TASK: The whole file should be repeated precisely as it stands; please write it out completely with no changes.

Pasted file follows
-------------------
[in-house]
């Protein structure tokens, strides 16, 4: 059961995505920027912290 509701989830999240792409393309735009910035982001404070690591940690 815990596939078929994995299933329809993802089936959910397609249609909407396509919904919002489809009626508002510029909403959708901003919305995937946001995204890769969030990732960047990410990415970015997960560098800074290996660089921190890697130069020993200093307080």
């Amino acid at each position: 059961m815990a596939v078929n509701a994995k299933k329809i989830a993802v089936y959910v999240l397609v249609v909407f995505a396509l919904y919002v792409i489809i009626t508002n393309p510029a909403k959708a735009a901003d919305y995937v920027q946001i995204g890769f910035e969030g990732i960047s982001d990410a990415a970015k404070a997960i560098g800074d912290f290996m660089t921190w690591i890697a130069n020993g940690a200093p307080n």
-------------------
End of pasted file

[in-house]
């Protein structure tokens, strides 16, 4: 059961995505920027912290 509701989830999240792409393309735009910035982001404070690591940690 815990596939078929994995299933329809993802089936959910397609249609909407396509919904919002489809009626508002510029909403959708901003919305995937946001995204890769969030990732960047990410990415970015997960560098800074290996660089921190890697130069020993200093307080």
């Amino acid at each position: 059961m815990a596939v078929n509701a994995k299933k329809i989830a993802v089936y959910v999240l397609v249609v909407f995505a396509l919904y919002v792409i489809i009626t508002n393309p510029a909403k959708a735009a901003d919305y995937v920027q946001i995204g890769f910035e969030g990732i960047s982001d990410a990415a970015k404070a997960i560098g800074d912290f290996m660089t921190w690591i890697a130069n020993g940690a200093p307080n």